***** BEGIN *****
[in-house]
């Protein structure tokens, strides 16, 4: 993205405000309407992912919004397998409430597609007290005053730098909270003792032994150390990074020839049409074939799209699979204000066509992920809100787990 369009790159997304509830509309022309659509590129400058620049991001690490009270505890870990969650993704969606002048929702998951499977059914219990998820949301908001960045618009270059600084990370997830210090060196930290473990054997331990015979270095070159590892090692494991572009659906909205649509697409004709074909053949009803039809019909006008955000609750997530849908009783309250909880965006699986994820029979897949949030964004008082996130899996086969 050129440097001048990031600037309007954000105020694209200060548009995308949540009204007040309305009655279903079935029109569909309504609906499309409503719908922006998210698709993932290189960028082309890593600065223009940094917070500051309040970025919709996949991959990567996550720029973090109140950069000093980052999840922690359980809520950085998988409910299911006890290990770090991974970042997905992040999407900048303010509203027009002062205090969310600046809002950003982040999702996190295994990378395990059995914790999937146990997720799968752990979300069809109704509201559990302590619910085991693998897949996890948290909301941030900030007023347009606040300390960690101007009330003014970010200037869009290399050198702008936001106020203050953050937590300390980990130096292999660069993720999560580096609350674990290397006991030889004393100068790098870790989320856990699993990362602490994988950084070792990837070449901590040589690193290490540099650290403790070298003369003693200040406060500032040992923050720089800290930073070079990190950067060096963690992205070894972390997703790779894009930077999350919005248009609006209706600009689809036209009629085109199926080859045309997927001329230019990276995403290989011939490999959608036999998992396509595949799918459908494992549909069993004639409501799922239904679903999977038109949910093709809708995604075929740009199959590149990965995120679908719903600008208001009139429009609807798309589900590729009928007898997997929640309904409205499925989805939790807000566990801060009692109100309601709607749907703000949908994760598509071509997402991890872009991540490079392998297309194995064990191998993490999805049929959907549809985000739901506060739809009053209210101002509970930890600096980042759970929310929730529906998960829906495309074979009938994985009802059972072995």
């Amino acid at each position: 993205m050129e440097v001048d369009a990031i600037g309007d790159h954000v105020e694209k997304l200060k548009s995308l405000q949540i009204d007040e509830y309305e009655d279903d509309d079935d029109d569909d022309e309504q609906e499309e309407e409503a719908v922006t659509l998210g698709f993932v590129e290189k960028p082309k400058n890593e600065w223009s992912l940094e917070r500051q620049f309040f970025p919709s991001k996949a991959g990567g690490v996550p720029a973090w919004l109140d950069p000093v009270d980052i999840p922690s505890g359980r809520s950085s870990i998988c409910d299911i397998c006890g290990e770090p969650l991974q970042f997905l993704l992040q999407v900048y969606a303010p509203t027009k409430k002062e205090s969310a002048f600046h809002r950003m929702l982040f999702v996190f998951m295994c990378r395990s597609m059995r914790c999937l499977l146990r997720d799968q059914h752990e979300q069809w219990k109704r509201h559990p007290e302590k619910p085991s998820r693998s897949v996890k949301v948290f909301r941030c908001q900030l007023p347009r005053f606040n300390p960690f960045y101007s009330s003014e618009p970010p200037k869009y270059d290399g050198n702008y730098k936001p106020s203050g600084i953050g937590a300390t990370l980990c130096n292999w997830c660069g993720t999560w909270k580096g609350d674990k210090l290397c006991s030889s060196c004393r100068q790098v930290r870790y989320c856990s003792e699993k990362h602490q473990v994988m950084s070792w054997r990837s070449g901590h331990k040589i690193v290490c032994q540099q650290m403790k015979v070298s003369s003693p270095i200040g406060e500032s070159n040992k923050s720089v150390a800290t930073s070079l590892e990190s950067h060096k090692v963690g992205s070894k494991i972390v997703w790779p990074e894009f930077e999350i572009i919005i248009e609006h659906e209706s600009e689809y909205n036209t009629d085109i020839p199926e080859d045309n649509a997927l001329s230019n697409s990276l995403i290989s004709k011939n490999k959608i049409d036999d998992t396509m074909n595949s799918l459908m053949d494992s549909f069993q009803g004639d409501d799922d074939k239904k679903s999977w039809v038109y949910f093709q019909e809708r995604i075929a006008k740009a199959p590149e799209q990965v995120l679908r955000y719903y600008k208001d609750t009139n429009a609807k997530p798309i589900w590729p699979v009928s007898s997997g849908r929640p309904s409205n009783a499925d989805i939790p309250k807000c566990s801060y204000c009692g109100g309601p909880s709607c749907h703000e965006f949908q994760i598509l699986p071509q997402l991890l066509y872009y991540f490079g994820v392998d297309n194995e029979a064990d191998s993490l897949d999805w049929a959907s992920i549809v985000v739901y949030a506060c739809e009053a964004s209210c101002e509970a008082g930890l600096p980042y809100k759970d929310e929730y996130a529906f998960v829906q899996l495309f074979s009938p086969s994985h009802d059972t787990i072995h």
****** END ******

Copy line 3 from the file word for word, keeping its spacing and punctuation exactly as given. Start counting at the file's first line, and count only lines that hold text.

């Amino acid at each position: 993205m050129e440097v001048d369009a990031i600037g309007d790159h954000v105020e694209k997304l200060k548009s995308l405000q949540i009204d007040e509830y309305e009655d279903d509309d079935d029109d569909d022309e309504q609906e499309e309407e409503a719908v922006t659509l998210g698709f993932v590129e290189k960028p082309k400058n890593e600065w223009s992912l940094e917070r500051q620049f309040f970025p919709s991001k996949a991959g990567g690490v996550p720029a973090w919004l109140d950069p000093v009270d980052i999840p922690s505890g359980r809520s950085s870990i998988c409910d299911i397998c006890g290990e770090p969650l991974q970042f997905l993704l992040q999407v900048y969606a303010p509203t027009k409430k002062e205090s969310a002048f600046h809002r950003m929702l982040f999702v996190f998951m295994c990378r395990s597609m059995r914790c999937l499977l146990r997720d799968q059914h752990e979300q069809w219990k109704r509201h559990p007290e302590k619910p085991s998820r693998s897949v996890k949301v948290f909301r941030c908001q900030l007023p347009r005053f606040n300390p960690f960045y101007s009330s003014e618009p970010p200037k869009y270059d290399g050198n702008y730098k936001p106020s203050g600084i953050g937590a300390t990370l980990c130096n292999w997830c660069g993720t999560w909270k580096g609350d674990k210090l290397c006991s030889s060196c004393r100068q790098v930290r870790y989320c856990s003792e699993k990362h602490q473990v994988m950084s070792w054997r990837s070449g901590h331990k040589i690193v290490c032994q540099q650290m403790k015979v070298s003369s003693p270095i200040g406060e500032s070159n040992k923050s720089v150390a800290t930073s070079l590892e990190s950067h060096k090692v963690g992205s070894k494991i972390v997703w790779p990074e894009f930077e999350i572009i919005i248009e609006h659906e209706s600009e689809y909205n036209t009629d085109i020839p199926e080859d045309n649509a997927l001329s230019n697409s990276l995403i290989s004709k011939n490999k959608i049409d036999d998992t396509m074909n595949s799918l459908m053949d494992s549909f069993q009803g004639d409501d799922d074939k239904k679903s999977w039809v038109y949910f093709q019909e809708r995604i075929a006008k740009a199959p590149e799209q990965v995120l679908r955000y719903y600008k208001d609750t009139n429009a609807k997530p798309i589900w590729p699979v009928s007898s997997g849908r929640p309904s409205n009783a499925d989805i939790p309250k807000c566990s801060y204000c009692g109100g309601p909880s709607c749907h703000e965006f949908q994760i598509l699986p071509q997402l991890l066509y872009y991540f490079g994820v392998d297309n194995e029979a064990d191998s993490l897949d999805w049929a959907s992920i549809v985000v739901y949030a506060c739809e009053a964004s209210c101002e509970a008082g930890l600096p980042y809100k759970d929310e929730y996130a529906f998960v829906q899996l495309f074979s009938p086969s994985h009802d059972t787990i072995h």